The Triton

Interior

Common sense, smile and effort land job, without experience

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Have you ever tried to get a job on a yacht, and wondered what the qualifications really are? It can seem like a superficial, sexist industry to some. Let’s say you’re young(ish), pretty, have a nice smile, but have limited skills or experience. How can you get a yacht to hire you instead of someone else? What should you do or say in an interview or while dayworking that will get the chief stew and/or captain to notice your work, or your potential for success?

First, remember that you only have one chance to make a first impression. Yachting is a pretty conservative industry, and appearance counts more than you think. You are being scrutinized, so get your look together. You don’t have to be a beauty queen; I’m talking about good grooming, good manners, and good sense.

There is a definitely an expectation about the proper way to look and dress. For starters, always appear polished and professional. Personal grooming and hygiene are important; don’t forget to shower and apply deodorant, and be sure your clothing is clean. Do not wear strong perfume. Wear your hair neatly styled, and wear neutral, conservative makeup. Nails should be kept short and neat.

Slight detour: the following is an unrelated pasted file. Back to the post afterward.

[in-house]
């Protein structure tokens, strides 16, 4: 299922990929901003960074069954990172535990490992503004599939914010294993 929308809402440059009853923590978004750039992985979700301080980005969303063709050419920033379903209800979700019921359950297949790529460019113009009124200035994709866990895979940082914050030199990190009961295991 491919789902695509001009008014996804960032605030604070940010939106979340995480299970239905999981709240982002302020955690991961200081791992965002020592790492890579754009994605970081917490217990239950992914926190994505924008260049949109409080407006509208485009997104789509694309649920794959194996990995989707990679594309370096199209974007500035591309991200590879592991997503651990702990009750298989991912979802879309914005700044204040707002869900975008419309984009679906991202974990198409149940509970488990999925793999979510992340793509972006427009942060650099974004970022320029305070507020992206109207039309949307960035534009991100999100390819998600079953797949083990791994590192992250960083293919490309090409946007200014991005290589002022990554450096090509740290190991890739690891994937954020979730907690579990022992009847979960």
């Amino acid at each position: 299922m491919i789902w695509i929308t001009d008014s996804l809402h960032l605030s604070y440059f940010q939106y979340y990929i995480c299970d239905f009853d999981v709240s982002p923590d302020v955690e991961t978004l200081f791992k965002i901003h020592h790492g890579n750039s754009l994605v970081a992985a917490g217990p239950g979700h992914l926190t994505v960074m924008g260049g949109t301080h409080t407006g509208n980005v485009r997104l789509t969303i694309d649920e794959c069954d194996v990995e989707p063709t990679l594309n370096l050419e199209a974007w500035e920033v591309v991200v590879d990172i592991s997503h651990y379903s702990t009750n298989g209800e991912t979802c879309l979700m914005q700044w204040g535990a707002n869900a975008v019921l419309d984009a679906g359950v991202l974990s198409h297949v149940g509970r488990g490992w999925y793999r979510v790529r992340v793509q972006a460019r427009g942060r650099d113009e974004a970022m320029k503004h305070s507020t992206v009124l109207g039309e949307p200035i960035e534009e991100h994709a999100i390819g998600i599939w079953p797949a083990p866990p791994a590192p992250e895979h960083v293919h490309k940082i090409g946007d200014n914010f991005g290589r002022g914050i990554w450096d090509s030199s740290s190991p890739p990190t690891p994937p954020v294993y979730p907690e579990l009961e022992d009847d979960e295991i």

Wear clothing that is appropriate for the job. That means a short-sleeved shirt, comfortable shorts or pants that you can move around in, and sensible shoes (no high heels and no flip flops). Once hired, you will be told what the uniform standard is. If you are not sure what to wear, ask around. It is always best to err on the side of caution.

If your dress is too casual or inappropriate, you will not be taken seriously for a job. Revealing clothing sends the wrong message. Instead, show that you are eager and sincere about starting your yachting career. Be confident, modest, reserved and respectful.

Get to know crew agents and build rapport. Even if they are not able to find you a job right now, they will be a large part of your career. They represent captains and owners looking for candidates to fill vacancies. They introduce you to the person doing the hiring; however, they do not decide whether you get hired.

Typically, there are not many requests for inexperienced stews, but it is important to build a good relationship with crew agents from the beginning so they will remember you favorably when you come back with more experience.

You must have an idea of the kind of yacht you want to work on, and what the objectives for your career are. A good crew agent can help you clarify this. Your resume should be in the proper yachting format, and have an appropriate photo attached. Ask for pointers from crew agents, and if they give you advice, follow it.

If they get you a job, demonstrate your good manners by sending a thank you note or a small gift; at the very least, send a thank you e-mail. Keep them updated on your situation. Let them know what your availability status is, so they don’t waste time trying to place you if you already have a job.